Britain’s blue-chip share index fell on Wednesday, with a sharp sell-off in retail and property-related stocks outpacing a rally in precious metals miners after prices of safe-haven gold hit a two-year peak.
The FTSE 100 fell 0.5 percent by 0846 GMT. The internationally-exposed FTSE 100 has partially recovered following a post-Brexit slump and is up about 4 percent since June 23 – the date of the EU referendum.
However, it is down about 10 percent in dollar terms as the slump in the sterling to a 31-year low has reduced the dollar value of the market.
In contrast, Britain’s domestically-focused, mid-cap FTSE 250 share index fell 1.1 percent (177 points to 15,557) as investors continue to bail out of British companies, underperforming the blue-chip index, with property and banking stocks falling heavily on concerns about the country’s economic outlook after the vote to leave the European Union.
The mid-cap index has fallen more than 10 percent since June 23 in sterling terms.
“The FTSE 100 is doing its best to keep the post-Brexit recovery alive in spite of the understandable uncertainty that has arisen following the referendum,” said Mike van Dulken, head of research at Accendo Markets. “Defensives and safe havens have certainly lived up to their name.”
Gold miner Randgold Resources rose 4 percent to a new record high, while Fresnillo gained 4.3 percent to the highest level since late 2012.
Utilities stocks, generally seen as defensive plays, were also in demand, with United Utilities, Severn Trent, SSE and National Grid gaining 1.5 to 2.4 percent.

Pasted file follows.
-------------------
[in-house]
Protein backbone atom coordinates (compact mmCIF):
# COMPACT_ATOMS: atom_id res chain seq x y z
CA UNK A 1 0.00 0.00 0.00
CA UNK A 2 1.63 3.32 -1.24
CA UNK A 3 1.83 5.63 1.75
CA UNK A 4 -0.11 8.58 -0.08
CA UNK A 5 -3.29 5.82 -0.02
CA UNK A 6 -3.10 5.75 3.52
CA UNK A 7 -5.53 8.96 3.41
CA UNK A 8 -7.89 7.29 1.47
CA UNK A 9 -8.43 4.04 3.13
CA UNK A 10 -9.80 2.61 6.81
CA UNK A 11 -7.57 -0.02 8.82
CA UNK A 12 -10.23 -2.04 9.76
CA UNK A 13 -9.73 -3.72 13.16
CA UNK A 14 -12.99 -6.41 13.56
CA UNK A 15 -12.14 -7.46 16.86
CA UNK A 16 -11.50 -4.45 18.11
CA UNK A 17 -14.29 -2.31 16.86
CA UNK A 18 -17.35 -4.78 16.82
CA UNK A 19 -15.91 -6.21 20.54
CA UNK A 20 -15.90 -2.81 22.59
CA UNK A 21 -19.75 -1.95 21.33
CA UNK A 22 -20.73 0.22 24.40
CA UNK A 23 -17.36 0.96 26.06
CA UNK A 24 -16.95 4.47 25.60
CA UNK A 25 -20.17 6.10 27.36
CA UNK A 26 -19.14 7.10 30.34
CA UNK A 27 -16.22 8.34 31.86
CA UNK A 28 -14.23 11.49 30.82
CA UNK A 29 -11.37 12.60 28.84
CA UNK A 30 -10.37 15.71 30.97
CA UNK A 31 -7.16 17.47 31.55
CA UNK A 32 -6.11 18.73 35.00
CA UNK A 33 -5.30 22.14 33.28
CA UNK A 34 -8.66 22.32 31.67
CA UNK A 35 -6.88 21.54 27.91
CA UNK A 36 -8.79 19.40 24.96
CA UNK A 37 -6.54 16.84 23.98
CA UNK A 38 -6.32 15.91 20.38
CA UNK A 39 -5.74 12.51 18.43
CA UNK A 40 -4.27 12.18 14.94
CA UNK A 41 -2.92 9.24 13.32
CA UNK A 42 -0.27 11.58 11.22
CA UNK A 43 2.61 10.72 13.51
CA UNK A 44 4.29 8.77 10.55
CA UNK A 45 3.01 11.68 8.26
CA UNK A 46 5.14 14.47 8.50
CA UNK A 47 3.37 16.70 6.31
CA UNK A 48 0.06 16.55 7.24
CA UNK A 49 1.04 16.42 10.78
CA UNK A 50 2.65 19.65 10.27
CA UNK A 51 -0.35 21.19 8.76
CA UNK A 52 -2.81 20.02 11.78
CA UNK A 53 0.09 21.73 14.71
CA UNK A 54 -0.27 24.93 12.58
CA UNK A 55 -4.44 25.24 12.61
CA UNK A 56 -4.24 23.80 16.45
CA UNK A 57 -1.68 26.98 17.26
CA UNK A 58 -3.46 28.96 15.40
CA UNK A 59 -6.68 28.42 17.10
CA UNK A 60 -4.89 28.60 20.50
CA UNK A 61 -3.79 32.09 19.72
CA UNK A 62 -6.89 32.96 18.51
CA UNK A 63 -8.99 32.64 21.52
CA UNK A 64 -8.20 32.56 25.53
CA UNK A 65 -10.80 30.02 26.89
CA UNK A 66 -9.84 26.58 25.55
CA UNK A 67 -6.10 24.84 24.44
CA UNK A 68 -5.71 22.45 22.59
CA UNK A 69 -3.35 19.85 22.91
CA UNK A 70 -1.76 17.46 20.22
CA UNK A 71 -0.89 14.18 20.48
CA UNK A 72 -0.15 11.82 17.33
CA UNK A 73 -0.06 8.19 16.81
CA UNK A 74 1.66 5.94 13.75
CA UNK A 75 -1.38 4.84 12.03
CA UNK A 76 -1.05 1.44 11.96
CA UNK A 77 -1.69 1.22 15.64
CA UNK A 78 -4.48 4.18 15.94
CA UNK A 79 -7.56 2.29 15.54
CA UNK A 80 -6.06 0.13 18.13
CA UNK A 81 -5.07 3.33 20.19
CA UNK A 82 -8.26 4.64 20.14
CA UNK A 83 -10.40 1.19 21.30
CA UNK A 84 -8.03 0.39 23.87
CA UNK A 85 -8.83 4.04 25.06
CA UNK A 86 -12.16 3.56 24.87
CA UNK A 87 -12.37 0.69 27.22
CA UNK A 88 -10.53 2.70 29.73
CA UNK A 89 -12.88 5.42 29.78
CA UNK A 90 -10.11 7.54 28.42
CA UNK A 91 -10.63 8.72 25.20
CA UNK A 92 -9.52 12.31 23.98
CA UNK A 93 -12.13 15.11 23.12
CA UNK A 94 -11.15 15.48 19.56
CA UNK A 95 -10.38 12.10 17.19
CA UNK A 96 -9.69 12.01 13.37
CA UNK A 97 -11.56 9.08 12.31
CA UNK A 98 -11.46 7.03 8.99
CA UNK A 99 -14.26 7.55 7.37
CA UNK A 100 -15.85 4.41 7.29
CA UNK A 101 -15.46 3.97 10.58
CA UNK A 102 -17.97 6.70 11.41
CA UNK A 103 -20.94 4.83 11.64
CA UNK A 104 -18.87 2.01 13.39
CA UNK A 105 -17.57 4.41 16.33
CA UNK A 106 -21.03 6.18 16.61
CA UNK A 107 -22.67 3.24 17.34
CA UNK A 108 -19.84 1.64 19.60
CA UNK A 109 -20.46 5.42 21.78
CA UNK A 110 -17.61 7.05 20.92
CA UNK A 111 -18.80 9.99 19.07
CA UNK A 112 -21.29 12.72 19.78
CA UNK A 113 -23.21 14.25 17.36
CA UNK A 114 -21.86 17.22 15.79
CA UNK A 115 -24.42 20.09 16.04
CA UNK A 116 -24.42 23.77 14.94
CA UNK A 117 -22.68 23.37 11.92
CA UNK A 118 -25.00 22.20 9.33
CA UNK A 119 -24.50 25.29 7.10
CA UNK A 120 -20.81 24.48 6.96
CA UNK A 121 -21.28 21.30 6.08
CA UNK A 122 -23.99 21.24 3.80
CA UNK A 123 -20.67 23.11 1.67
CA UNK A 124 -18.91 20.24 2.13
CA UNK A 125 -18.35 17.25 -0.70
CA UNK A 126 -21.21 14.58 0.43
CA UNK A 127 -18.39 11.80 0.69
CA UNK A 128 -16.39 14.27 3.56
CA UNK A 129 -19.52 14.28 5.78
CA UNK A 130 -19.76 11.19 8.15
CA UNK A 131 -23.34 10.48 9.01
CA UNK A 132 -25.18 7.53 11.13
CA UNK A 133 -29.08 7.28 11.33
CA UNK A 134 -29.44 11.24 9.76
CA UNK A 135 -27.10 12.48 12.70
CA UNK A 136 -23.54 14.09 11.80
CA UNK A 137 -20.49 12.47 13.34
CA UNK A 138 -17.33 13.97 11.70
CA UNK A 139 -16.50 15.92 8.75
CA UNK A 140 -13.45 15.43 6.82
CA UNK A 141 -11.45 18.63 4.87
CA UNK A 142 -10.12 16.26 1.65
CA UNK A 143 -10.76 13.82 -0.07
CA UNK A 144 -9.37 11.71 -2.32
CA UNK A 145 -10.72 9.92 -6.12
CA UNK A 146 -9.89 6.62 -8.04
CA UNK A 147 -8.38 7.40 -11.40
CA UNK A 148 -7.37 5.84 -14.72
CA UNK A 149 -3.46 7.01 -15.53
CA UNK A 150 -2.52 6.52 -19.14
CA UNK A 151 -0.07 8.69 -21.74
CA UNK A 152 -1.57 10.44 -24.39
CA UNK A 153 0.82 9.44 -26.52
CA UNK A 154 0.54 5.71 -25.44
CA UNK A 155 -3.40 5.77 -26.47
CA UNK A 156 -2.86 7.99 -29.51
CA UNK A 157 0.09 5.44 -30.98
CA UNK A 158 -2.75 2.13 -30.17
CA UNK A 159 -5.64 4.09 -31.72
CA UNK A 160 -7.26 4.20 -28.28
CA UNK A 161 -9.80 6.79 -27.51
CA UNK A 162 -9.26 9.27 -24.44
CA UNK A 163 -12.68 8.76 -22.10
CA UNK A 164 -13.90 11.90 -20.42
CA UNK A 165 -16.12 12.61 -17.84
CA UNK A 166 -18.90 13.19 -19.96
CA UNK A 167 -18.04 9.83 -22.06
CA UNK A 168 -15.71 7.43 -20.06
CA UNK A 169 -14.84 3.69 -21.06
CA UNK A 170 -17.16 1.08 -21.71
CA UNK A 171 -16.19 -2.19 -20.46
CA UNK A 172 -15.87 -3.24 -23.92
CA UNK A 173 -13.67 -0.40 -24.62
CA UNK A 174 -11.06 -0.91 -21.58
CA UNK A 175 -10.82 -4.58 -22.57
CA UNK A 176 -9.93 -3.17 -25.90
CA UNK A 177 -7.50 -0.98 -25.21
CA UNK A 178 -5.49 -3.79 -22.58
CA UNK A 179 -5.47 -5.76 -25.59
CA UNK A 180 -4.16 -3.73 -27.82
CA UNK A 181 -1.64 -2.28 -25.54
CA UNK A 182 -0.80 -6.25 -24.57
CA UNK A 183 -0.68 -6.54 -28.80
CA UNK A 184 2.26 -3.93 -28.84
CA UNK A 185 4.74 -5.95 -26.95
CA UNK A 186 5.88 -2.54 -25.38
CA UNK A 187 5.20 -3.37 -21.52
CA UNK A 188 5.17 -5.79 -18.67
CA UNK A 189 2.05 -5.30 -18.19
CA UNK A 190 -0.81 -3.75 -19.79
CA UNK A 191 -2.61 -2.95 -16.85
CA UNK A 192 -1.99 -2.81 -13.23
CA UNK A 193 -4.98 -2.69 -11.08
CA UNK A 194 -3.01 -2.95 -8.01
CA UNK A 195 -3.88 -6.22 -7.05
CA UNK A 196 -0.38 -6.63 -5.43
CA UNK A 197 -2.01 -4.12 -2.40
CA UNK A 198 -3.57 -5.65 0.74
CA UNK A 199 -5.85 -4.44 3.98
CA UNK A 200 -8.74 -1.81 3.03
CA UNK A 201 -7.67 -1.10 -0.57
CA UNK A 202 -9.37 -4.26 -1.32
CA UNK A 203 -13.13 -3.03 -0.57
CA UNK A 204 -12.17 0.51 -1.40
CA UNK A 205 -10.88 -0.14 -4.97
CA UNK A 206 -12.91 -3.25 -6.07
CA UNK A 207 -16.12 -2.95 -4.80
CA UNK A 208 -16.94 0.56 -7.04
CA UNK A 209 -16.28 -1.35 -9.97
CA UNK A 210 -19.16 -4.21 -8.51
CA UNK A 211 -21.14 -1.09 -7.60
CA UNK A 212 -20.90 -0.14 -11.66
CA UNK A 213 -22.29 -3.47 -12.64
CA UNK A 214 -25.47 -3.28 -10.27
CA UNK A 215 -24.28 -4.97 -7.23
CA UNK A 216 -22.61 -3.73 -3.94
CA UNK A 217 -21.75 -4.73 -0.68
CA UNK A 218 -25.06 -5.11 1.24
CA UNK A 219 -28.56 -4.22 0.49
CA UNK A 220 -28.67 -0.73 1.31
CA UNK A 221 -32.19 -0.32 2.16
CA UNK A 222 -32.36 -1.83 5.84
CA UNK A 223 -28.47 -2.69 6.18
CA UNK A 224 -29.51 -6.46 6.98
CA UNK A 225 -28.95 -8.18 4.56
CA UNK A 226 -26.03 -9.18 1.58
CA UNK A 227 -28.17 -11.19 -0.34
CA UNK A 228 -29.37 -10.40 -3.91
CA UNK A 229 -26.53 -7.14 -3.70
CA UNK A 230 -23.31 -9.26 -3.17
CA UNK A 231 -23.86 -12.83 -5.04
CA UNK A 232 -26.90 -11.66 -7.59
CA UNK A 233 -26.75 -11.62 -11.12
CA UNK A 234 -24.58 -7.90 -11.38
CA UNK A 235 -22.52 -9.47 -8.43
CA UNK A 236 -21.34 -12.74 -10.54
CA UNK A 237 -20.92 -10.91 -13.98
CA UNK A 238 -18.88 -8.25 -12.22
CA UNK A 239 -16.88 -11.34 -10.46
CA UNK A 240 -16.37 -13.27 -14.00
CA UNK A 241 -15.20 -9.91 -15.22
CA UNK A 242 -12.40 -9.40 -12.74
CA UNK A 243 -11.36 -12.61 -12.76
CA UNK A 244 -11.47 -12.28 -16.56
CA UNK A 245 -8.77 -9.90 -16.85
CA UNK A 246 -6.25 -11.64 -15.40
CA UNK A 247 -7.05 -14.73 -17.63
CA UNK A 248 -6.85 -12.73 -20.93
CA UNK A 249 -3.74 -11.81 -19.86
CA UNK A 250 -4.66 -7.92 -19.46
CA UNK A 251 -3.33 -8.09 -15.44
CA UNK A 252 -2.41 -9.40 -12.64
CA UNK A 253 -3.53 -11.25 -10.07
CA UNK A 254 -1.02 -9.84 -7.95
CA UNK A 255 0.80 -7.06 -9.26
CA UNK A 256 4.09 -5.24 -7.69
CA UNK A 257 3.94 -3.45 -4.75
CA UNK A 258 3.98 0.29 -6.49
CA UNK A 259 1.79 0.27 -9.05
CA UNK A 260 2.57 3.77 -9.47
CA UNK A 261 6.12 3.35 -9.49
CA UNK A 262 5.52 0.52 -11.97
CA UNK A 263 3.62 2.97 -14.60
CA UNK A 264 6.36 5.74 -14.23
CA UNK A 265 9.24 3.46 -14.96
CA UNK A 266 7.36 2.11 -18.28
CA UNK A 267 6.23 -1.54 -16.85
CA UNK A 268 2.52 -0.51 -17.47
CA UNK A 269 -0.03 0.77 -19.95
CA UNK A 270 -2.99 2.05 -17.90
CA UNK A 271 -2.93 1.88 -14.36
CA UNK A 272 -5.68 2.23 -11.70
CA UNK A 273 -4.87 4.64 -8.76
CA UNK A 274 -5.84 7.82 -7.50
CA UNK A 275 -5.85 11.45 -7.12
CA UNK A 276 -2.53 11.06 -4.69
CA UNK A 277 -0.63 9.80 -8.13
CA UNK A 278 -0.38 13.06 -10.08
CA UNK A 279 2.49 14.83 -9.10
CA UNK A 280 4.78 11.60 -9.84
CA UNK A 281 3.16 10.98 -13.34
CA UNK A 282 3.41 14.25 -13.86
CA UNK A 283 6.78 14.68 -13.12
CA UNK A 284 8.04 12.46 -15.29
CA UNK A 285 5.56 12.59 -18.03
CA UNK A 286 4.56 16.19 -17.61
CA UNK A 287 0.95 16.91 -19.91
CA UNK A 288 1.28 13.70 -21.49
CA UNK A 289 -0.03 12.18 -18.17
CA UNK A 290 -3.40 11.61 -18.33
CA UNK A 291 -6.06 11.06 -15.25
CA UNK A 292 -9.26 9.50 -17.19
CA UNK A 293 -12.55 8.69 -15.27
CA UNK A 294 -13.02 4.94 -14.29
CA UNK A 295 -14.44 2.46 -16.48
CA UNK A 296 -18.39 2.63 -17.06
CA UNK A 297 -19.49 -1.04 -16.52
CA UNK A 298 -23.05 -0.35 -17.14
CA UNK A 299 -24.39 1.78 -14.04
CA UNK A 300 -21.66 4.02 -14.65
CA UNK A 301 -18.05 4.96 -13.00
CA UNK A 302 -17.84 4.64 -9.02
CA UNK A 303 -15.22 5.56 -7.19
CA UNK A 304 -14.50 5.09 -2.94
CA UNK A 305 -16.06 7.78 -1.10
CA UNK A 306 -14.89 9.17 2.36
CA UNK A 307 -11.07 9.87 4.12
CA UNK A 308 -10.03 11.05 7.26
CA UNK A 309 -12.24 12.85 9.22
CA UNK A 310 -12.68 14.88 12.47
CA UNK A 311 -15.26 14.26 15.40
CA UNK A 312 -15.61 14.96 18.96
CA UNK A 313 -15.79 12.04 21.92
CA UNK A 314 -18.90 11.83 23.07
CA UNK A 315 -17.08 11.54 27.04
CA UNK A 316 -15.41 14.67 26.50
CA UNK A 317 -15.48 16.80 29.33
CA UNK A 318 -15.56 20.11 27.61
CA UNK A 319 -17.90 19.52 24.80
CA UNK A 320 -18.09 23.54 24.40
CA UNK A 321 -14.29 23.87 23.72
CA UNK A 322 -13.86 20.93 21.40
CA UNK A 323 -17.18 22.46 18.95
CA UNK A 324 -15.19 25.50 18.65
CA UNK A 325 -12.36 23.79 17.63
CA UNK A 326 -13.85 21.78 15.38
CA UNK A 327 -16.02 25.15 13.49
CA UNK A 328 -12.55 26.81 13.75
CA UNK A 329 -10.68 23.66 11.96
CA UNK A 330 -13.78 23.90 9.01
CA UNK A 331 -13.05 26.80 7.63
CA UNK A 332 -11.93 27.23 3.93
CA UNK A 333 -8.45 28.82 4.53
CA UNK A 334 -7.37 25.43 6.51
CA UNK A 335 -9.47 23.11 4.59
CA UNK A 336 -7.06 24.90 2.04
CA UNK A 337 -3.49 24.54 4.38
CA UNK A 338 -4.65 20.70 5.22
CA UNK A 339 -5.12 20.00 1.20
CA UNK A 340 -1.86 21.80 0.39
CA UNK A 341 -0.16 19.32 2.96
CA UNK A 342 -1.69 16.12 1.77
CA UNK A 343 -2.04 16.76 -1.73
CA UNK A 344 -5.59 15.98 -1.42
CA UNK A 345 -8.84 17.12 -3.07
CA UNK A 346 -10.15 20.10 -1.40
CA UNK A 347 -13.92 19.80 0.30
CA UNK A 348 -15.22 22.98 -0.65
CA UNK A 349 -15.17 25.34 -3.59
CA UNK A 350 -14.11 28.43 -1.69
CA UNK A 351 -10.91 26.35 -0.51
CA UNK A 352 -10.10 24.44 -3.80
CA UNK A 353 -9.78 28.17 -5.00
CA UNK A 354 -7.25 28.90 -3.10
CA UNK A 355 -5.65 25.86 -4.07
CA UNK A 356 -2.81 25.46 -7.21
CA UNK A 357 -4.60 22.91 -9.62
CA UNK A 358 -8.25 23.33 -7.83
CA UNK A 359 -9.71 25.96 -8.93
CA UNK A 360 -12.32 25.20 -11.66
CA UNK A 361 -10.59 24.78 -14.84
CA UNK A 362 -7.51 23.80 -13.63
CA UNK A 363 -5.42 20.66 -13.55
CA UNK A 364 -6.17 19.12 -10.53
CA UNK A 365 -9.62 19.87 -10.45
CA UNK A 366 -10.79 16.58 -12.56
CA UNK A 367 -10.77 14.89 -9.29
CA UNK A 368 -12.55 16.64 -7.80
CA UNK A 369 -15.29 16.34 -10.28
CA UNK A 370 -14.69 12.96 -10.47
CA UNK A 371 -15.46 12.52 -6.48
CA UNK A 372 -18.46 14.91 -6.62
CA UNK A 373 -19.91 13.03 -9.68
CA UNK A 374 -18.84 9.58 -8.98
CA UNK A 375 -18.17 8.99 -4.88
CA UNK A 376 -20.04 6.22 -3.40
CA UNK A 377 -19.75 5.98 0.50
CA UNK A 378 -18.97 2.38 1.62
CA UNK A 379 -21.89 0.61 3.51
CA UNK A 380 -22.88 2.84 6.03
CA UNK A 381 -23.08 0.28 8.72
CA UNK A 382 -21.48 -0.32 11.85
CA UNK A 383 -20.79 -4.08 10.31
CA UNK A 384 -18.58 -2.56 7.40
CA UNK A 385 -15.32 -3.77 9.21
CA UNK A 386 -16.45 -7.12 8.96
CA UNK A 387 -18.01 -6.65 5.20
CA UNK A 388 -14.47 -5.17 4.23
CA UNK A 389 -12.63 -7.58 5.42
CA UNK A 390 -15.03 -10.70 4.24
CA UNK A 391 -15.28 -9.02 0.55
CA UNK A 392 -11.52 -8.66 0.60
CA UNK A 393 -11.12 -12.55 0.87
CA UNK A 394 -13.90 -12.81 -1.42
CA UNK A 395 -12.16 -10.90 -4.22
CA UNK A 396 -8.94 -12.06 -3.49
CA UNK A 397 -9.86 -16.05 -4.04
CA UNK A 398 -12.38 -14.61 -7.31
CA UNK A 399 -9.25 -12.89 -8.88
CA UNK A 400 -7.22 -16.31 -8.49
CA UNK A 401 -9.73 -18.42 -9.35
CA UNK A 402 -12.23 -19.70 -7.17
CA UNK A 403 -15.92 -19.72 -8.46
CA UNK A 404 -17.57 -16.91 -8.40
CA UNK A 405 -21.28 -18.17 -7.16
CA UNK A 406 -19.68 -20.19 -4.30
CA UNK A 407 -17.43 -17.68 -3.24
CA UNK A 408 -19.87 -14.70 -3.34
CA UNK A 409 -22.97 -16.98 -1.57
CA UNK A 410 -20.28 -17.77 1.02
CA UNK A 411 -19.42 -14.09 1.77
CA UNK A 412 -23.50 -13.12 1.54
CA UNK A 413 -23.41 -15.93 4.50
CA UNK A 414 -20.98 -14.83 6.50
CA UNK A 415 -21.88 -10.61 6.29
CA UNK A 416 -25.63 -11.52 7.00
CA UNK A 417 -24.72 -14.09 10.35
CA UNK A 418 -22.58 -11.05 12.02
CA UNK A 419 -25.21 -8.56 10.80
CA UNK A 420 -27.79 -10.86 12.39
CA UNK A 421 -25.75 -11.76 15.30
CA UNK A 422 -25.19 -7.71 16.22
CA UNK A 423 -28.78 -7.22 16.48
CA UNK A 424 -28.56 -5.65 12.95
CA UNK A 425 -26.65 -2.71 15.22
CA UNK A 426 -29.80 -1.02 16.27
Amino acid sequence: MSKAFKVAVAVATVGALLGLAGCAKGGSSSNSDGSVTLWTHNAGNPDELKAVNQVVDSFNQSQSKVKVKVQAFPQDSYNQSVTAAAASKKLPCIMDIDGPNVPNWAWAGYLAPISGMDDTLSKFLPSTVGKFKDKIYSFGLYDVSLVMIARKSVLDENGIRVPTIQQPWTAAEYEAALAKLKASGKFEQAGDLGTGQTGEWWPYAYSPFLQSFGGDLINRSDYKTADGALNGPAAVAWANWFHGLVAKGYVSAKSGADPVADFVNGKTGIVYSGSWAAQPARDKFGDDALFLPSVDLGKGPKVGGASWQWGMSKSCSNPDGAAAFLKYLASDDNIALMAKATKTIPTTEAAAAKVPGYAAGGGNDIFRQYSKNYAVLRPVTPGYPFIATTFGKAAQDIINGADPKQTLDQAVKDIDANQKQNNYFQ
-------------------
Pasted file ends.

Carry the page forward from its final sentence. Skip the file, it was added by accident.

However, UK retailers slipped following a negative sector note from HSBC, with shares in Tesco and Morrisons falling 5 percent and 3.7 percent respectively.
“We expect that Tesco has lost a lot of its buying power and position over recent years due to mismanagement,” HSBC analysts said. “We downgrade (it) to ‘hold’ from ‘buy’ as short-term sentiment would be against the sector.”
Economic concern amongst retailers is anticipated to continue as Marks & Spencer will announce their first quarter results while Sports Direct announce their annual results on Thursday. They are also expected to reveal their opinions on the effect of the Brexit victory last month on their businesses.
Marks &Spencer’s shares plummeted 22 percent two days after Britain voted to leave the EU as investor’s became increasingly worried over the impact on consumer confidence.Despite partially recovering, investor’s faltered confidence in the country’s economic outlook persists.
Carpetright, one of Britain’s largest floor covering retailer, cautioned that Britain leaving the EU could trigger “uncertainty” among consumers while Ocado, an online supermarket, said that supermarket prices could rise as the decreasing value of the pound increases pressure on rising import costs.
The market value of top British housebuilders was also hit,going down by approximately 8 billion pounds ($10.5 billion) after Britain voted to leave the EU. Stocks partially recovered but began to fall again.
Property-related companies came under further selling pressure as shares in Barratt Development, Taylor Wimpey and British Land fell 2.4 to 3.5 percent on lingering concerns about the sector’s growth outlook.
Despite enjoying a 12 percent hike in first-half revenue, Persimmon fell 5.2 percent.
“You wouldn’t guess from Persimmon’s results that the company has lost around a third of its value in the last fortnight,” said Hargreaves Lansdown analyst Laith Khalaf.
“That’s because the stock market is looking forward to the next six months and beyond, and the Brexit vote is casting a long shadow over the UK house building sector … until we get a picture of housing activity following the referendum result, the stock market is likely to push the sell button first.”
Shares in mid-cap companies Redrow, Bovis Homes and Zoopla Property fell 3.5 to 4.1 percent. Domestic banks Metro Bank and Shawbrook were down 7 percent and 3.6 percent respectively due to concerns over Brexit.